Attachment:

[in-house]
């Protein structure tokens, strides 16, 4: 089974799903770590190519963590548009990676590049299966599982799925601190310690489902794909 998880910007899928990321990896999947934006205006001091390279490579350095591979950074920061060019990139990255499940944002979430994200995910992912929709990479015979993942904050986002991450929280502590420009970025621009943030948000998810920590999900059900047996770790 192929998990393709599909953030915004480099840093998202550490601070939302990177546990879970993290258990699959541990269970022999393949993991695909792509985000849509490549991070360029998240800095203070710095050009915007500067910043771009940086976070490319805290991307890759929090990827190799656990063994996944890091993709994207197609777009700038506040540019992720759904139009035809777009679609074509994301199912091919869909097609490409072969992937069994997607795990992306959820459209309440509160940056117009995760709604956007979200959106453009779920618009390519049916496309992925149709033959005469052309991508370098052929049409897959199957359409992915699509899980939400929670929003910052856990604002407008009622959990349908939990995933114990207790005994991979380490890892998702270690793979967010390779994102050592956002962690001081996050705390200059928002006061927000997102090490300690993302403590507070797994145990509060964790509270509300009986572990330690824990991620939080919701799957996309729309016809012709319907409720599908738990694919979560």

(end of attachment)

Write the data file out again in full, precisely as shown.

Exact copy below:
[in-house]
């Protein structure tokens, strides 16, 4: 089974799903770590190519963590548009990676590049299966599982799925601190310690489902794909 998880910007899928990321990896999947934006205006001091390279490579350095591979950074920061060019990139990255499940944002979430994200995910992912929709990479015979993942904050986002991450929280502590420009970025621009943030948000998810920590999900059900047996770790 192929998990393709599909953030915004480099840093998202550490601070939302990177546990879970993290258990699959541990269970022999393949993991695909792509985000849509490549991070360029998240800095203070710095050009915007500067910043771009940086976070490319805290991307890759929090990827190799656990063994996944890091993709994207197609777009700038506040540019992720759904139009035809777009679609074509994301199912091919869909097609490409072969992937069994997607795990992306959820459209309440509160940056117009995760709604956007979200959106453009779920618009390519049916496309992925149709033959005469052309991508370098052929049409897959199957359409992915699509899980939400929670929003910052856990604002407008009622959990349908939990995933114990207790005994991979380490890892998702270690793979967010390779994102050592956002962690001081996050705390200059928002006061927000997102090490300690993302403590507070797994145990509060964790509270509300009986572990330690824990991620939080919701799957996309729309016809012709319907409720599908738990694919979560």